Handwashing is the best way to avoid spreading infection, according to the CDC. But doctors, nurses and hospital staff wash up less than half as often as they should. Some hospitals encourage handwashing by posting signs that tell docs a simple scrub will prevent them from getting sick. But a study finds a more effective reminder: clean hands helps patients. The research is in the journal Psychological Science.
Investigators posted one of three signs at 66 soap and sanitizer dispensers in a US hospital. Either “Hand hygiene prevents you from catching diseases,” “Hand hygiene prevents patients from catching diseases,” or a control sign that read “Gel in, wash out.” Then they measured how much soap and gel disappeared after two weeks. And they asked a few docs and nurses to spy on their colleagues’ handwashing habits.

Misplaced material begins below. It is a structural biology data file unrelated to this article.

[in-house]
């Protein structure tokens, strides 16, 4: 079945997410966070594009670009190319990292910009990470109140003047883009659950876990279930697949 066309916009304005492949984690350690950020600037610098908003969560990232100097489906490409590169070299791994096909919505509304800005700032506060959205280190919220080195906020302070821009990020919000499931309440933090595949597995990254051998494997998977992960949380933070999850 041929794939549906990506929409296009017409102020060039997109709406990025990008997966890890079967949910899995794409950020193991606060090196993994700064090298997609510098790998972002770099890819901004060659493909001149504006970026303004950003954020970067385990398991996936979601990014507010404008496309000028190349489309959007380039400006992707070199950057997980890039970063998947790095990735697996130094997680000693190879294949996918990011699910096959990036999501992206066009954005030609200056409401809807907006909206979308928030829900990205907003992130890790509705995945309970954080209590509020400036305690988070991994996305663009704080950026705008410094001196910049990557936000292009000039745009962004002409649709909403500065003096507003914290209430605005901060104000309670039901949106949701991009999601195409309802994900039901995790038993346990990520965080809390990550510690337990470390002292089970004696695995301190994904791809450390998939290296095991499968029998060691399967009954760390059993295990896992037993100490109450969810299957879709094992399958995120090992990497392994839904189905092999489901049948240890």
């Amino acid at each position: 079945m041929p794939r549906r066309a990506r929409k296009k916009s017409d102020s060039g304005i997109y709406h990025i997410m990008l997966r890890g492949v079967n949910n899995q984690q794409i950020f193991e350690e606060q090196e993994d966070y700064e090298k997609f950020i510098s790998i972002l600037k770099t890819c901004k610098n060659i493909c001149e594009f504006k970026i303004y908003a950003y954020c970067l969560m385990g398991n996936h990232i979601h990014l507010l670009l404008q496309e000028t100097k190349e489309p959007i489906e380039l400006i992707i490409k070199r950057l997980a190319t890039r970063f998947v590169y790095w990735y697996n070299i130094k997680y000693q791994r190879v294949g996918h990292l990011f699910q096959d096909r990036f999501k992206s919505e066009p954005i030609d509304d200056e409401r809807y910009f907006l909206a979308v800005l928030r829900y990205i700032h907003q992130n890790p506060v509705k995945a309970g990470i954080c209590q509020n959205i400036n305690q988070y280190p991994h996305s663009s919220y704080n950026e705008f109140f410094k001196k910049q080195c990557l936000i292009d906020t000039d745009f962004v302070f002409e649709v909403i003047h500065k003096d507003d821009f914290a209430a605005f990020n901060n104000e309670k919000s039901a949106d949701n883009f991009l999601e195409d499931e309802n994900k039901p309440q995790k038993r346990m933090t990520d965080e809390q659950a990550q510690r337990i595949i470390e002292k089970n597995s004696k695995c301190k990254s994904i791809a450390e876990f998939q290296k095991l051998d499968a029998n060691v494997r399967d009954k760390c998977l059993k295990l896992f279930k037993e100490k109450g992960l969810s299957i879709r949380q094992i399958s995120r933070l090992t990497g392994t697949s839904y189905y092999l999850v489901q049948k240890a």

Read the whole story: Scientific American
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